Perhaps more notable is that many of the protesters have actively called for the downfall of the Communist Party or Xi Jinping, given the danger of voicing such politically taboo opinions.
But in many of the protests, especially on major university campuses like those in Beijing and Shanghai, demonstrators chanted slogans that would not seem out of place in the 2019 Hong Kong protests — or the 1989 Chinese democracy movement, which the CCP infamously crushed with armed troops and tanks in and around Tiananmen Square.
A photo from Shanghai shows two professors confronting a row of police. In Beijing, a group of about 100 people walked to Tiananmen Square itself, shouting for freedom and an end to dictatorship.
The words “liberty or death” became a simple and popular slogan, resonating with the multitude of Chinese who have tired of their physical freedom being impeded for many months.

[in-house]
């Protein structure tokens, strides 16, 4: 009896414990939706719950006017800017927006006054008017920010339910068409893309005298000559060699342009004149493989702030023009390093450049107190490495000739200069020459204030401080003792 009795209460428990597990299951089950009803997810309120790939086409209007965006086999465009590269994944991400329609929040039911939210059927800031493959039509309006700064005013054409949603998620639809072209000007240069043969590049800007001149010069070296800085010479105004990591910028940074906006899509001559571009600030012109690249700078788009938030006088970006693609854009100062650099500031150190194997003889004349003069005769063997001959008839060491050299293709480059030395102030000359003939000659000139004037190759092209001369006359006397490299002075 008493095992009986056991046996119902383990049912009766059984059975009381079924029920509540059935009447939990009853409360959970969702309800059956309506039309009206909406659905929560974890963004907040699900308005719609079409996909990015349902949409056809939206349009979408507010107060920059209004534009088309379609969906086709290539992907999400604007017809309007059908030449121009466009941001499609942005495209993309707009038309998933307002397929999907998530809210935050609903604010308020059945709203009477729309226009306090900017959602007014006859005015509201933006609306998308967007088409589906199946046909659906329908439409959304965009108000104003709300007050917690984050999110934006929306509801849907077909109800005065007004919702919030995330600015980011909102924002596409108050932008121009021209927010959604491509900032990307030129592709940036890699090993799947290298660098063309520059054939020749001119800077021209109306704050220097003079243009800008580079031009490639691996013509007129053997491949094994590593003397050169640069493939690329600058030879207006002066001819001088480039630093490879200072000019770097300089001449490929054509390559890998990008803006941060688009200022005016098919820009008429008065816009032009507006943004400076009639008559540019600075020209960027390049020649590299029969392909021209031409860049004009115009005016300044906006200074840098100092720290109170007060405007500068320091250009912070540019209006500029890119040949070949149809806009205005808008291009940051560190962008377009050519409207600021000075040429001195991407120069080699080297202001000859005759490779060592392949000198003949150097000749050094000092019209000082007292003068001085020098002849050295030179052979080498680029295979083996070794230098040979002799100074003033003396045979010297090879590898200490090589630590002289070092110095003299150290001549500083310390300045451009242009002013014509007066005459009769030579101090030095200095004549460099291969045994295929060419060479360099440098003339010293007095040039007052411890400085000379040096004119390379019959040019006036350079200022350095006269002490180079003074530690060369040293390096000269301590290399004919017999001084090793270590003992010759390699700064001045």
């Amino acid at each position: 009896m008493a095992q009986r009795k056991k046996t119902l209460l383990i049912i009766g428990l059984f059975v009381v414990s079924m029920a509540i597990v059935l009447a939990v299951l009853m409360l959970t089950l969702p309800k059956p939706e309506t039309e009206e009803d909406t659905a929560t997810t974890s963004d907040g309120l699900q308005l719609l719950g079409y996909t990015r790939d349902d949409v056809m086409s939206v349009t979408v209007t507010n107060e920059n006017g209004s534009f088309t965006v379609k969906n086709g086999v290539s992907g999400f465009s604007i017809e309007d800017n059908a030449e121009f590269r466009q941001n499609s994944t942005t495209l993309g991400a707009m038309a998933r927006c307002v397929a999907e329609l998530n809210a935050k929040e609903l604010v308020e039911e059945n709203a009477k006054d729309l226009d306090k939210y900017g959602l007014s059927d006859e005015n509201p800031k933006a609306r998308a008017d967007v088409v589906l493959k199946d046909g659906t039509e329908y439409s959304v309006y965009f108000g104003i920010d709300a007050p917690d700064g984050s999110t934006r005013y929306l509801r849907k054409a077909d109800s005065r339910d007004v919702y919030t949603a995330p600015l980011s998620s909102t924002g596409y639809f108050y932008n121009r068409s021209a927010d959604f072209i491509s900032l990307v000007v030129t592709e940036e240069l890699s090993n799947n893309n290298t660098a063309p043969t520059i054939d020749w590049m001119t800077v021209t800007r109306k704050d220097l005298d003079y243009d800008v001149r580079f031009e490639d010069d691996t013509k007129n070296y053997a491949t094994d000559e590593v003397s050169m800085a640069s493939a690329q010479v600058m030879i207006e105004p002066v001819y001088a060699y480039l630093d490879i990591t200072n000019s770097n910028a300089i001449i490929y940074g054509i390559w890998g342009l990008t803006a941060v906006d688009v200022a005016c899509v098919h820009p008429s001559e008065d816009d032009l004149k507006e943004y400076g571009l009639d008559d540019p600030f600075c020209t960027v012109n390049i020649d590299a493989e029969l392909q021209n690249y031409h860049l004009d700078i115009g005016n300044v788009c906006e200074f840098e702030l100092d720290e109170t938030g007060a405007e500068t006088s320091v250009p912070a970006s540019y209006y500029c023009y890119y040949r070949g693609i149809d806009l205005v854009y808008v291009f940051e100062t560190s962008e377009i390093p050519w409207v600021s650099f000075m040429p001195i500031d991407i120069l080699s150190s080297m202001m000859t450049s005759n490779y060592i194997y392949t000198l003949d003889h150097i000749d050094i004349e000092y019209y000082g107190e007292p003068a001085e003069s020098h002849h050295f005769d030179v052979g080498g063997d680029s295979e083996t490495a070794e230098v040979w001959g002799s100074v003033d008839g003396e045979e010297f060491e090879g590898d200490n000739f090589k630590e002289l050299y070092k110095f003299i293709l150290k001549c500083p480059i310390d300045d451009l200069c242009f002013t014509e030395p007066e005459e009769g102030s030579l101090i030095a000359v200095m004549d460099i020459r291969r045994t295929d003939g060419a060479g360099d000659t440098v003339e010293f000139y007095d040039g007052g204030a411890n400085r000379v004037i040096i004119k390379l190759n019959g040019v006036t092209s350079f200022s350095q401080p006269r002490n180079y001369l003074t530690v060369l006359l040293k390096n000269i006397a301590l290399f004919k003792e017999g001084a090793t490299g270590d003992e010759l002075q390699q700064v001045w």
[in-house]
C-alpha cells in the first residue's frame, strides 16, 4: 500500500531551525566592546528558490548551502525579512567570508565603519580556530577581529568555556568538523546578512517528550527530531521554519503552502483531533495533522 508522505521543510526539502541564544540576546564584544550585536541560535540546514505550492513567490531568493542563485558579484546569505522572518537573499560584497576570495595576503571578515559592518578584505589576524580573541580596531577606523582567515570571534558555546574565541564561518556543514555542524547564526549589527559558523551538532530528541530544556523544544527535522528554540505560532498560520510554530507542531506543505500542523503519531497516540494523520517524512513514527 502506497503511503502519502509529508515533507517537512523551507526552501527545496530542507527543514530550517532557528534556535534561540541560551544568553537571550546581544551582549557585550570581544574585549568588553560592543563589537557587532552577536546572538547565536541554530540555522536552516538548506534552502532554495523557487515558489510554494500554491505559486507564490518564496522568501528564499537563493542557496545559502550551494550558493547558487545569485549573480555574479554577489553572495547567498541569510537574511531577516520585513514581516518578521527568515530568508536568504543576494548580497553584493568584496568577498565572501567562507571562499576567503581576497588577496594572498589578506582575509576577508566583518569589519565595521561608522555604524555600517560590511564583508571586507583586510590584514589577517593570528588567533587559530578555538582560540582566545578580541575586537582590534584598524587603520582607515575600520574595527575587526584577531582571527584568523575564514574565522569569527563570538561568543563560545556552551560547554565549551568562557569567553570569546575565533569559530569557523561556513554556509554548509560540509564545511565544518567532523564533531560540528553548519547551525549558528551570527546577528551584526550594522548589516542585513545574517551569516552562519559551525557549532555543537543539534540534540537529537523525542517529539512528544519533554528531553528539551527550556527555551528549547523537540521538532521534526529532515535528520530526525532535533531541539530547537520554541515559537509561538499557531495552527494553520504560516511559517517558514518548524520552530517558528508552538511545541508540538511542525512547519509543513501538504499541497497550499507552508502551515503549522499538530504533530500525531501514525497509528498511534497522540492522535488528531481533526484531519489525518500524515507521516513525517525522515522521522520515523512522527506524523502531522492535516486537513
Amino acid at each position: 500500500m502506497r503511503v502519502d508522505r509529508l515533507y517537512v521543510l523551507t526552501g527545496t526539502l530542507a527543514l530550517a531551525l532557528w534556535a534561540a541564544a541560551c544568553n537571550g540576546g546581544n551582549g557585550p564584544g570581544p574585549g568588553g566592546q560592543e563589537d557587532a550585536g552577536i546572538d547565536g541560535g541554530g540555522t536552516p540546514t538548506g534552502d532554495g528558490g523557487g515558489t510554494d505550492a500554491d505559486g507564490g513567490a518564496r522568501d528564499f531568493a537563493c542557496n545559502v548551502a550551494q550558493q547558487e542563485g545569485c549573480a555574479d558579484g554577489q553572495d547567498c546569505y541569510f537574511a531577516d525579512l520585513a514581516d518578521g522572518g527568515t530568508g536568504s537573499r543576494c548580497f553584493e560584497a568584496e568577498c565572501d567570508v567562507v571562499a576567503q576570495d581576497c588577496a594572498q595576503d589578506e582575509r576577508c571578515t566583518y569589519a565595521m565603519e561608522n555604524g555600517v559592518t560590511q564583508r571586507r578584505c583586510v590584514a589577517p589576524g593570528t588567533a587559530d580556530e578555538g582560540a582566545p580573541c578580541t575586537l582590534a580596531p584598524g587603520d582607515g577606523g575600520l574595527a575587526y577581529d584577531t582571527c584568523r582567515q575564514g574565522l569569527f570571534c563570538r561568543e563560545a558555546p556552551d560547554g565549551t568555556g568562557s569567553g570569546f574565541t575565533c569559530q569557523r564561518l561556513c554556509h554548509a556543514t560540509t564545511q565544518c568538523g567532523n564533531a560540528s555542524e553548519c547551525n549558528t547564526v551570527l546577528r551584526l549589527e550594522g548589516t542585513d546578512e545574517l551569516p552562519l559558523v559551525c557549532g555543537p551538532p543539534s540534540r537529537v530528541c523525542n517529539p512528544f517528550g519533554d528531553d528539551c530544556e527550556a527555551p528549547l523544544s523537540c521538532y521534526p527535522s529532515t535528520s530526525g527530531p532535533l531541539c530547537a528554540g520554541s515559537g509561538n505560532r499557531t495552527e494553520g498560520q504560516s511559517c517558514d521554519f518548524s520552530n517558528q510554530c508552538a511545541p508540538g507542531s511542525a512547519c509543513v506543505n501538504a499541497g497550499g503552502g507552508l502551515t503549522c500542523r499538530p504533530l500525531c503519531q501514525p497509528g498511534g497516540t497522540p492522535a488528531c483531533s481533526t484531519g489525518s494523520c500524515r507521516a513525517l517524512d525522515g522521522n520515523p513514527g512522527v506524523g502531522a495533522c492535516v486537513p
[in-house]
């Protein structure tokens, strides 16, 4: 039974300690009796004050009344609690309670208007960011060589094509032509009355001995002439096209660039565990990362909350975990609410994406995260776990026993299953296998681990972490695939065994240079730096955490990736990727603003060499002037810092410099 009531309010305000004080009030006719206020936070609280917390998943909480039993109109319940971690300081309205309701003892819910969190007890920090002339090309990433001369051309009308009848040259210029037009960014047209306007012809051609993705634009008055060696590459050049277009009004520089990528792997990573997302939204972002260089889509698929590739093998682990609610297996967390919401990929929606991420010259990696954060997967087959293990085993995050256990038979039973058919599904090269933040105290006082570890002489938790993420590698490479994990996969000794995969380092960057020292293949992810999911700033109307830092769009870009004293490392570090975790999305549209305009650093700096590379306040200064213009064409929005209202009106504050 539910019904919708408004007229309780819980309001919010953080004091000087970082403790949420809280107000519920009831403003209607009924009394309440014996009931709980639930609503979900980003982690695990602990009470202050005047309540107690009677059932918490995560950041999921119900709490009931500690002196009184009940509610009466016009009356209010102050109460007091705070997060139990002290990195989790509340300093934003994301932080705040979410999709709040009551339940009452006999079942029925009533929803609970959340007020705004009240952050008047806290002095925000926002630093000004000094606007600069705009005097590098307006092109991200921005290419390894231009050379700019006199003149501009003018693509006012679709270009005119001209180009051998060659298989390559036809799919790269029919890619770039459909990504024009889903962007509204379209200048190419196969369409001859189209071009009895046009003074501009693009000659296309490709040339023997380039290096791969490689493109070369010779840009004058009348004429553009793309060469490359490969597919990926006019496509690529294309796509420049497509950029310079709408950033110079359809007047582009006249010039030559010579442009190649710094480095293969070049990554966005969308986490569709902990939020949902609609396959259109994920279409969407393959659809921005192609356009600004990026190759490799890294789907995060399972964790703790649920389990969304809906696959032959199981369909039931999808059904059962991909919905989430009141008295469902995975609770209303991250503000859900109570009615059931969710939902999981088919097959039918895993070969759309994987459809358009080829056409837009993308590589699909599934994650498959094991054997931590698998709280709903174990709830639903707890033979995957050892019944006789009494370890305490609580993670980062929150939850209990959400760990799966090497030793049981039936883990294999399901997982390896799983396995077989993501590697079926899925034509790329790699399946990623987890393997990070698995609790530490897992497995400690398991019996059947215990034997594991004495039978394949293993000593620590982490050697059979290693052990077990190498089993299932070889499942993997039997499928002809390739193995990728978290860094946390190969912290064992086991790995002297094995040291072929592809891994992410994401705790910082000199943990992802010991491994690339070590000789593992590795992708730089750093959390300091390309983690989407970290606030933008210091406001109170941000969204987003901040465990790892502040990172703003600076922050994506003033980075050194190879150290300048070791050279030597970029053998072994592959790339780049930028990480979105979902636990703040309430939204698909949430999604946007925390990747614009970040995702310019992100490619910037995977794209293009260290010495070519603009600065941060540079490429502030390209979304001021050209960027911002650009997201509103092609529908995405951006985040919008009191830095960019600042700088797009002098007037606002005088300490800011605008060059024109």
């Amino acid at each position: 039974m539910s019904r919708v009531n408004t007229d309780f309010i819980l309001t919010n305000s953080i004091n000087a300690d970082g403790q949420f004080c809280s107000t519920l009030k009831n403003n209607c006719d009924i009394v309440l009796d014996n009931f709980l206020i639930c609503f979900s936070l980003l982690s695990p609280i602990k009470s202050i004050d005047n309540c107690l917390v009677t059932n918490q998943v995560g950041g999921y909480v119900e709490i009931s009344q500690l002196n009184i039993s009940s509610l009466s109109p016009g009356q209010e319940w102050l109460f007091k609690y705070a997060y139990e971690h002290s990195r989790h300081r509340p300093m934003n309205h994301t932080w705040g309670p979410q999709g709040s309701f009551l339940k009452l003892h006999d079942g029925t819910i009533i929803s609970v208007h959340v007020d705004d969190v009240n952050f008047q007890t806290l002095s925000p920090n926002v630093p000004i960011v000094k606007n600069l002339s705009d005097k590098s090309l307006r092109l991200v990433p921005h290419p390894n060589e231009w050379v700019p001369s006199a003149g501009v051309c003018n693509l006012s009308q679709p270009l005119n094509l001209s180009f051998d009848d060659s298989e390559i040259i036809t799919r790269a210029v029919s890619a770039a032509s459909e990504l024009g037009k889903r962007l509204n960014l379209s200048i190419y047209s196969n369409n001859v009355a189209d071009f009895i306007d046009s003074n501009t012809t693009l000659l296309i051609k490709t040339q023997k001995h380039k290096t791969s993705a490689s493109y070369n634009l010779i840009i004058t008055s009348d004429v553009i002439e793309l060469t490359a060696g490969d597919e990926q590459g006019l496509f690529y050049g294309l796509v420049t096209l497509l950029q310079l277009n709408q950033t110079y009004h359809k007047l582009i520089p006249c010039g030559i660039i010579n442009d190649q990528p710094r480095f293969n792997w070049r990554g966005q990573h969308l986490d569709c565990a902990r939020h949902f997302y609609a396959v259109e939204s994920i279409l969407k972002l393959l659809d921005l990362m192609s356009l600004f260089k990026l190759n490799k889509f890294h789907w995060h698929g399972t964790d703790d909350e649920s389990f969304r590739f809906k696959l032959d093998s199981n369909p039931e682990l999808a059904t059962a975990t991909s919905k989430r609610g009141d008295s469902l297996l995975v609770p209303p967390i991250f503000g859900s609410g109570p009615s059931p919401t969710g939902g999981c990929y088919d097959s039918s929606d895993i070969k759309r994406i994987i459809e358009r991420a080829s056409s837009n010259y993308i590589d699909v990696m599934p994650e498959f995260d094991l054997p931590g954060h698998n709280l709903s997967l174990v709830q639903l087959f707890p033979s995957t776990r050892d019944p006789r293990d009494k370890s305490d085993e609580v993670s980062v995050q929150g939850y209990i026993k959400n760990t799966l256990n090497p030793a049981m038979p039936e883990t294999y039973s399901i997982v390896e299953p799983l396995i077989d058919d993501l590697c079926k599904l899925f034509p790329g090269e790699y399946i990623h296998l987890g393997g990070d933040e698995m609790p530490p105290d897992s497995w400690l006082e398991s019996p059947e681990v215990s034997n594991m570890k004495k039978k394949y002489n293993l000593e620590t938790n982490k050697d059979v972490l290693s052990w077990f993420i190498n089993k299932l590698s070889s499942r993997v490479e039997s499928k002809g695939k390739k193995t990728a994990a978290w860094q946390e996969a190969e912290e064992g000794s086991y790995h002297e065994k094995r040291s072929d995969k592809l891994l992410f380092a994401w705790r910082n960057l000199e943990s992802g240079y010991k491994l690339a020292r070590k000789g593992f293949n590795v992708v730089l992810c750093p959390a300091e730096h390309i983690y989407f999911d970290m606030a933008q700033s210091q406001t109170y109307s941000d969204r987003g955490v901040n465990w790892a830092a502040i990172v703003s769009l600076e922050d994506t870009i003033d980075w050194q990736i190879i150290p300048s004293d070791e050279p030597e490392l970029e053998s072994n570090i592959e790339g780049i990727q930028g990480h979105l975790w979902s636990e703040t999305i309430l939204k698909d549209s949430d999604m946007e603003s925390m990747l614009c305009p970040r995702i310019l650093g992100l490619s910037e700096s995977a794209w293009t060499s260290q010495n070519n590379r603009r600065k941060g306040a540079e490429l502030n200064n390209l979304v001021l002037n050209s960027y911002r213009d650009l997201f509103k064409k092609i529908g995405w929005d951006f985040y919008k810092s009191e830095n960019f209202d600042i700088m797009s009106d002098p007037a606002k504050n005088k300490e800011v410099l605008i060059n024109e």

In a video seen in Beijing, a protester debates a person claiming that the demonstrations were “foreign forces” and urging the crowd to be more “patriotic.”
“These ‘foreign forces’ that you talk about, are they Marx and Engels? Is it Lenin? Is it Stalin?” the protester retorted, listing the names of non-Chinese communist theorists and dictators.
“Was it foreign forces who started the fire in Xinjiang? Was everyone told to come here by foreign forces? No!”
In one video shared on social media, hundreds of protesters facing down riot police in Beijing repeat lines shouted out by a female demonstrator:
“We don’t want nucleic acid testing, we want to live our lives; we don’t want the Communist Party, we want China.”
‘Blank paper revolution’ to demand freedom
Not all protesters were as direct in their messaging, expressing their intent in more coded ways.
Some adopted the tactics of Hong Kong protesters following the CCP’s imposition of the authoritarian National Security Law upon the city after its democracy movement: instead of holding up written signs, demonstrators would bring a blank sheet of A4-sized white paper — a reference to a Soviet-era joke about how no slogans were needed because “everybody knows” what the regime has done wrong.